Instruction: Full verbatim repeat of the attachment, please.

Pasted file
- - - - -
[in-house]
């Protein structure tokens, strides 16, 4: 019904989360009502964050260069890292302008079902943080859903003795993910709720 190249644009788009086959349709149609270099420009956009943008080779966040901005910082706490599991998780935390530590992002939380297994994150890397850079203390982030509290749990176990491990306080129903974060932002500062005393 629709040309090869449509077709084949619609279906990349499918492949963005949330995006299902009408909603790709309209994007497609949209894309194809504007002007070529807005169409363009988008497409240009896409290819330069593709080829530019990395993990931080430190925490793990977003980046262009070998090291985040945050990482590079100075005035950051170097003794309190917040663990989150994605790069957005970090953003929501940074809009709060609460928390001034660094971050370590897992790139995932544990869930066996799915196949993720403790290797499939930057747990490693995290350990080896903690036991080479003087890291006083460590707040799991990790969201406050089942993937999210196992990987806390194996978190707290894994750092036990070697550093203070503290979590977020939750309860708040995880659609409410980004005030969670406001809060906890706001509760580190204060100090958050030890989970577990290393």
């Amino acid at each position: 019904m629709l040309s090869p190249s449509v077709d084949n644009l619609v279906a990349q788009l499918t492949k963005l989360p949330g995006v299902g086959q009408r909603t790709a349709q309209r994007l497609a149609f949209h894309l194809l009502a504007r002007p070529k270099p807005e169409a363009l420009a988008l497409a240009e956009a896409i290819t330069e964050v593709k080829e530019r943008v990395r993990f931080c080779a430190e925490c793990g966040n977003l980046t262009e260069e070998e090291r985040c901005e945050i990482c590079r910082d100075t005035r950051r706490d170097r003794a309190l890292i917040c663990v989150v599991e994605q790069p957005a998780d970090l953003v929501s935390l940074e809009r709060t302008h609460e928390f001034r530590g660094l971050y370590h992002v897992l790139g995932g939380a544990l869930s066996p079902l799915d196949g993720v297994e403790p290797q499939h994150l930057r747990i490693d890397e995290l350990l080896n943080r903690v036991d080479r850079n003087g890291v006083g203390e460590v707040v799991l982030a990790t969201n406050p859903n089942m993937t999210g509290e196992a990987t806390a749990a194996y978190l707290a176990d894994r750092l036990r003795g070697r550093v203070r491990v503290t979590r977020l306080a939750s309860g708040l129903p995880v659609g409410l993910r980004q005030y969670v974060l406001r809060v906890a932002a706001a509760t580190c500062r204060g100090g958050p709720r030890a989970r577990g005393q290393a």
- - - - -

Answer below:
[in-house]
């Protein structure tokens, strides 16, 4: 019904989360009502964050260069890292302008079902943080859903003795993910709720 190249644009788009086959349709149609270099420009956009943008080779966040901005910082706490599991998780935390530590992002939380297994994150890397850079203390982030509290749990176990491990306080129903974060932002500062005393 629709040309090869449509077709084949619609279906990349499918492949963005949330995006299902009408909603790709309209994007497609949209894309194809504007002007070529807005169409363009988008497409240009896409290819330069593709080829530019990395993990931080430190925490793990977003980046262009070998090291985040945050990482590079100075005035950051170097003794309190917040663990989150994605790069957005970090953003929501940074809009709060609460928390001034660094971050370590897992790139995932544990869930066996799915196949993720403790290797499939930057747990490693995290350990080896903690036991080479003087890291006083460590707040799991990790969201406050089942993937999210196992990987806390194996978190707290894994750092036990070697550093203070503290979590977020939750309860708040995880659609409410980004005030969670406001809060906890706001509760580190204060100090958050030890989970577990290393």
């Amino acid at each position: 019904m629709l040309s090869p190249s449509v077709d084949n644009l619609v279906a990349q788009l499918t492949k963005l989360p949330g995006v299902g086959q009408r909603t790709a349709q309209r994007l497609a149609f949209h894309l194809l009502a504007r002007p070529k270099p807005e169409a363009l420009a988008l497409a240009e956009a896409i290819t330069e964050v593709k080829e530019r943008v990395r993990f931080c080779a430190e925490c793990g966040n977003l980046t262009e260069e070998e090291r985040c901005e945050i990482c590079r910082d100075t005035r950051r706490d170097r003794a309190l890292i917040c663990v989150v599991e994605q790069p957005a998780d970090l953003v929501s935390l940074e809009r709060t302008h609460e928390f001034r530590g660094l971050y370590h992002v897992l790139g995932g939380a544990l869930s066996p079902l799915d196949g993720v297994e403790p290797q499939h994150l930057r747990i490693d890397e995290l350990l080896n943080r903690v036991d080479r850079n003087g890291v006083g203390e460590v707040v799991l982030a990790t969201n406050p859903n089942m993937t999210g509290e196992a990987t806390a749990a194996y978190l707290a176990d894994r750092l036990r003795g070697r550093v203070r491990v503290t979590r977020l306080a939750s309860g708040l129903p995880v659609g409410l993910r980004q005030y969670v974060l406001r809060v906890a932002a706001a509760t580190c500062r204060g100090g958050p709720r030890a989970r577990g005393q290393a």